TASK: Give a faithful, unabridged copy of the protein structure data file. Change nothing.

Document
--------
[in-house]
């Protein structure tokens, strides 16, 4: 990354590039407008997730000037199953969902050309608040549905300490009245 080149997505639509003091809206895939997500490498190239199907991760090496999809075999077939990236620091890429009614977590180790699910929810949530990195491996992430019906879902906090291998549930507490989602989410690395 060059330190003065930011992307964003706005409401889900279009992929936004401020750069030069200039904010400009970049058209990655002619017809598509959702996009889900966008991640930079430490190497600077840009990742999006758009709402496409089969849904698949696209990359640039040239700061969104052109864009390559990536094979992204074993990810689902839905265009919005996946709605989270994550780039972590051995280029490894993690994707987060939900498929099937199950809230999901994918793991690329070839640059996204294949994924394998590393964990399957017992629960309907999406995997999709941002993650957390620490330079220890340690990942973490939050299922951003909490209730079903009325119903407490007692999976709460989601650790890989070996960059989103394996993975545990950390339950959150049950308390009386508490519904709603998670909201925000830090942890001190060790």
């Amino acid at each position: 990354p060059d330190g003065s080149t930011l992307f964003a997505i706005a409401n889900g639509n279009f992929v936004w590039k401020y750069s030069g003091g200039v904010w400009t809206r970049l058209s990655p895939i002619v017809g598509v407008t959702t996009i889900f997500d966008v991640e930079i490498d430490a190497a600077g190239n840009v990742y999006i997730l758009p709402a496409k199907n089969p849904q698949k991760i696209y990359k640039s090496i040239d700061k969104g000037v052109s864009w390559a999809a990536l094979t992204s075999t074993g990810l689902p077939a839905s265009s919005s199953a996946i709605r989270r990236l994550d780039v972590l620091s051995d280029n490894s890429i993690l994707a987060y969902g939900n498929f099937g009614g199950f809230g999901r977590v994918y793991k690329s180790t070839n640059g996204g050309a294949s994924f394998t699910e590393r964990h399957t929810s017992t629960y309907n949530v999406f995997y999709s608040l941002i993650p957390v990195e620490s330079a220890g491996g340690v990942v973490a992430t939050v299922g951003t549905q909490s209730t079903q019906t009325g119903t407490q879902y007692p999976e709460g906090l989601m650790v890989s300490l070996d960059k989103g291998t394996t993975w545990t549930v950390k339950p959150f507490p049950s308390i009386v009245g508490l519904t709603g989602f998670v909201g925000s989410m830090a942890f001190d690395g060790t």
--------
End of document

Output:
[in-house]
């Protein structure tokens, strides 16, 4: 990354590039407008997730000037199953969902050309608040549905300490009245 080149997505639509003091809206895939997500490498190239199907991760090496999809075999077939990236620091890429009614977590180790699910929810949530990195491996992430019906879902906090291998549930507490989602989410690395 060059330190003065930011992307964003706005409401889900279009992929936004401020750069030069200039904010400009970049058209990655002619017809598509959702996009889900966008991640930079430490190497600077840009990742999006758009709402496409089969849904698949696209990359640039040239700061969104052109864009390559990536094979992204074993990810689902839905265009919005996946709605989270994550780039972590051995280029490894993690994707987060939900498929099937199950809230999901994918793991690329070839640059996204294949994924394998590393964990399957017992629960309907999406995997999709941002993650957390620490330079220890340690990942973490939050299922951003909490209730079903009325119903407490007692999976709460989601650790890989070996960059989103394996993975545990950390339950959150049950308390009386508490519904709603998670909201925000830090942890001190060790």
């Amino acid at each position: 990354p060059d330190g003065s080149t930011l992307f964003a997505i706005a409401n889900g639509n279009f992929v936004w590039k401020y750069s030069g003091g200039v904010w400009t809206r970049l058209s990655p895939i002619v017809g598509v407008t959702t996009i889900f997500d966008v991640e930079i490498d430490a190497a600077g190239n840009v990742y999006i997730l758009p709402a496409k199907n089969p849904q698949k991760i696209y990359k640039s090496i040239d700061k969104g000037v052109s864009w390559a999809a990536l094979t992204s075999t074993g990810l689902p077939a839905s265009s919005s199953a996946i709605r989270r990236l994550d780039v972590l620091s051995d280029n490894s890429i993690l994707a987060y969902g939900n498929f099937g009614g199950f809230g999901r977590v994918y793991k690329s180790t070839n640059g996204g050309a294949s994924f394998t699910e590393r964990h399957t929810s017992t629960y309907n949530v999406f995997y999709s608040l941002i993650p957390v990195e620490s330079a220890g491996g340690v990942v973490a992430t939050v299922g951003t549905q909490s209730t079903q019906t009325g119903t407490q879902y007692p999976e709460g906090l989601m650790v890989s300490l070996d960059k989103g291998t394996t993975w545990t549930v950390k339950p959150f507490p049950s308390i009386v009245g508490l519904t709603g989602f998670v909201g925000s989410m830090a942890f001190d690395g060790t």